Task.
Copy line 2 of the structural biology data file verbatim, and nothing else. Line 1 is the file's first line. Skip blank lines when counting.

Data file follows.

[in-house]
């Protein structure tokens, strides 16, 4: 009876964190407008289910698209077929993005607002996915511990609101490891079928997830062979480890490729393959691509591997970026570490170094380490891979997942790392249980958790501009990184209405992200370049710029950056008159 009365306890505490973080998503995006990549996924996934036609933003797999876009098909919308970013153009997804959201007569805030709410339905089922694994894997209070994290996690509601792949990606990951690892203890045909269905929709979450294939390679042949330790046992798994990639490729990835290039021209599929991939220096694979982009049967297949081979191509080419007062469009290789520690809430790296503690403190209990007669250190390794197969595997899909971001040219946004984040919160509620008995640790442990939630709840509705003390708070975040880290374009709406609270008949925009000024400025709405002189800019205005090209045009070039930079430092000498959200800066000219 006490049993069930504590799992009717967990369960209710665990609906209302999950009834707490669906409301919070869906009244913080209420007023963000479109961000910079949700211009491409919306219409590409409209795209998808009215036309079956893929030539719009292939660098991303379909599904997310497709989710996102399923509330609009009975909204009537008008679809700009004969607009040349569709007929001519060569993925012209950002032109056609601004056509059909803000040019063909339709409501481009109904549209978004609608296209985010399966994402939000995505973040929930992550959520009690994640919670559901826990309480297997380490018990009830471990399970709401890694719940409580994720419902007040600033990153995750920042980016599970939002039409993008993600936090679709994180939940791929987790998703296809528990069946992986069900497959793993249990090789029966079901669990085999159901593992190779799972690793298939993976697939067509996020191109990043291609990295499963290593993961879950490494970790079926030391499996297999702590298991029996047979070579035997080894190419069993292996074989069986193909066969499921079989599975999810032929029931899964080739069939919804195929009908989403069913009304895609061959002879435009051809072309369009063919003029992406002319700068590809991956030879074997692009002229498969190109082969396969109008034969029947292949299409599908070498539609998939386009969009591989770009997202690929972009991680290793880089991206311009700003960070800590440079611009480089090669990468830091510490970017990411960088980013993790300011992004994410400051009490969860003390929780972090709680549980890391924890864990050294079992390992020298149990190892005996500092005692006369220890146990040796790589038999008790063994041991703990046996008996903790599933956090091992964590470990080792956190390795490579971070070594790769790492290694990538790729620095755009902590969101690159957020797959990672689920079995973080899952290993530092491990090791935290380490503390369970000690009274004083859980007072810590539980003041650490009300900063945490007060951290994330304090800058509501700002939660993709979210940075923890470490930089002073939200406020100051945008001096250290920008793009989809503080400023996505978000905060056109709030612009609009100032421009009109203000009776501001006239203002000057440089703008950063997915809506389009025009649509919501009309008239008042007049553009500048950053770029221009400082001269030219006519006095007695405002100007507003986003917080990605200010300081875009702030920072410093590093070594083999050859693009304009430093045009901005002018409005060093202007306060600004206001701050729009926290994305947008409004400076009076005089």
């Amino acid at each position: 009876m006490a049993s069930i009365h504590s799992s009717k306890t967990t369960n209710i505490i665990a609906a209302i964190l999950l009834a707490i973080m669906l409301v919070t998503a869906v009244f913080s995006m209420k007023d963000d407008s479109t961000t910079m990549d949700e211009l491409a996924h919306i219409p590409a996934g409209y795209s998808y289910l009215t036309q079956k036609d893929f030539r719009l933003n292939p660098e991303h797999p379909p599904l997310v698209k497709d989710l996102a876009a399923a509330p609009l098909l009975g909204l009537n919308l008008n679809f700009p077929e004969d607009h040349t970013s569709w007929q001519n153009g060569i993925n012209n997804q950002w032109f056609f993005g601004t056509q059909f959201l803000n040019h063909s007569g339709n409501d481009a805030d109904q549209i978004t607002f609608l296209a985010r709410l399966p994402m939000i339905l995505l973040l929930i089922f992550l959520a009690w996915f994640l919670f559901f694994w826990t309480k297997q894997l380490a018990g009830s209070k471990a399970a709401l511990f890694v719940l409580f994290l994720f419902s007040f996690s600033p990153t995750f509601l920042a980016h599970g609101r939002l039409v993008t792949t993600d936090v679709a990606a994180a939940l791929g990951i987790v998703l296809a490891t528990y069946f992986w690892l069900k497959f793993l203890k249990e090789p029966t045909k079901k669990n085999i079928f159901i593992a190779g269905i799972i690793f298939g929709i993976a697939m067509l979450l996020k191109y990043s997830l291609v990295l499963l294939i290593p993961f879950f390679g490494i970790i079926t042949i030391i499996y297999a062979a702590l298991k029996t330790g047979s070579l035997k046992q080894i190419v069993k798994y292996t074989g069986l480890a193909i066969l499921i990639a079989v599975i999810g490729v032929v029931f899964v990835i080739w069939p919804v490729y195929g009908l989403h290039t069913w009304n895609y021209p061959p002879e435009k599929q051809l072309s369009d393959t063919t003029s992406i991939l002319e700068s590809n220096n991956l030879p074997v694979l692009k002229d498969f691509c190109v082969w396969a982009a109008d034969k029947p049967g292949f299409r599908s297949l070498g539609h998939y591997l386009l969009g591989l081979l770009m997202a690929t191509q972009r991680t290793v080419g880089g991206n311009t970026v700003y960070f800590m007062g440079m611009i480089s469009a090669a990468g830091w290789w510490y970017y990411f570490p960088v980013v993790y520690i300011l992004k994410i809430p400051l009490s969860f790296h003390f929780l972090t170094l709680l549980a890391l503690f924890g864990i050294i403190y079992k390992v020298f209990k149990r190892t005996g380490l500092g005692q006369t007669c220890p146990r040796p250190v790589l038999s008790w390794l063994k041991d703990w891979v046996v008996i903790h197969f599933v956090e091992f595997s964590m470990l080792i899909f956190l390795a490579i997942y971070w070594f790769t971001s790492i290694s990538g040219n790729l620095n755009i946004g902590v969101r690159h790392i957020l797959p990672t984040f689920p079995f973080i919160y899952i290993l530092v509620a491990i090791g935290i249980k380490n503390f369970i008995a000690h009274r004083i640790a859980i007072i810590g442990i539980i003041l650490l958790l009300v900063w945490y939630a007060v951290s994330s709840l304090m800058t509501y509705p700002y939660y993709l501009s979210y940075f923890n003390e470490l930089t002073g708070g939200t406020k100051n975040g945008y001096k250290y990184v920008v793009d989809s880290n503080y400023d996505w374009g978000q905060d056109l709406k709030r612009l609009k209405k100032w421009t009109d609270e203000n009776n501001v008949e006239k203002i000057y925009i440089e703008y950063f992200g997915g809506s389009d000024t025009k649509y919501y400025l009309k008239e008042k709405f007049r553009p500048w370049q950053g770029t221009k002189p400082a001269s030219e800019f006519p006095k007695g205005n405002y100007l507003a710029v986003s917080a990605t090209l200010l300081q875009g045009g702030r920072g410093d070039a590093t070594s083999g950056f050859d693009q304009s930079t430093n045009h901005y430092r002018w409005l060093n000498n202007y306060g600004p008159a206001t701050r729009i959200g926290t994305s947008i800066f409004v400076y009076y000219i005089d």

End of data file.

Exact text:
């Protein structure tokens, strides 16, 4: 009876964190407008289910698209077929993005607002996915511990609101490891079928997830062979480890490729393959691509591997970026570490170094380490891979997942790392249980958790501009990184209405992200370049710029950056008159 009365306890505490973080998503995006990549996924996934036609933003797999876009098909919308970013153009997804959201007569805030709410339905089922694994894997209070994290996690509601792949990606990951690892203890045909269905929709979450294939390679042949330790046992798994990639490729990835290039021209599929991939220096694979982009049967297949081979191509080419007062469009290789520690809430790296503690403190209990007669250190390794197969595997899909971001040219946004984040919160509620008995640790442990939630709840509705003390708070975040880290374009709406609270008949925009000024400025709405002189800019205005090209045009070039930079430092000498959200800066000219 006490049993069930504590799992009717967990369960209710665990609906209302999950009834707490669906409301919070869906009244913080209420007023963000479109961000910079949700211009491409919306219409590409409209795209998808009215036309079956893929030539719009292939660098991303379909599904997310497709989710996102399923509330609009009975909204009537008008679809700009004969607009040349569709007929001519060569993925012209950002032109056609601004056509059909803000040019063909339709409501481009109904549209978004609608296209985010399966994402939000995505973040929930992550959520009690994640919670559901826990309480297997380490018990009830471990399970709401890694719940409580994720419902007040600033990153995750920042980016599970939002039409993008993600936090679709994180939940791929987790998703296809528990069946992986069900497959793993249990090789029966079901669990085999159901593992190779799972690793298939993976697939067509996020191109990043291609990295499963290593993961879950490494970790079926030391499996297999702590298991029996047979070579035997080894190419069993292996074989069986193909066969499921079989599975999810032929029931899964080739069939919804195929009908989403069913009304895609061959002879435009051809072309369009063919003029992406002319700068590809991956030879074997692009002229498969190109082969396969109008034969029947292949299409599908070498539609998939386009969009591989770009997202690929972009991680290793880089991206311009700003960070800590440079611009480089090669990468830091510490970017990411960088980013993790300011992004994410400051009490969860003390929780972090709680549980890391924890864990050294079992390992020298149990190892005996500092005692006369220890146990040796790589038999008790063994041991703990046996008996903790599933956090091992964590470990080792956190390795490579971070070594790769790492290694990538790729620095755009902590969101690159957020797959990672689920079995973080899952290993530092491990090791935290380490503390369970000690009274004083859980007072810590539980003041650490009300900063945490007060951290994330304090800058509501700002939660993709979210940075923890470490930089002073939200406020100051945008001096250290920008793009989809503080400023996505978000905060056109709030612009609009100032421009009109203000009776501001006239203002000057440089703008950063997915809506389009025009649509919501009309008239008042007049553009500048950053770029221009400082001269030219006519006095007695405002100007507003986003917080990605200010300081875009702030920072410093590093070594083999050859693009304009430093045009901005002018409005060093202007306060600004206001701050729009926290994305947008409004400076009076005089």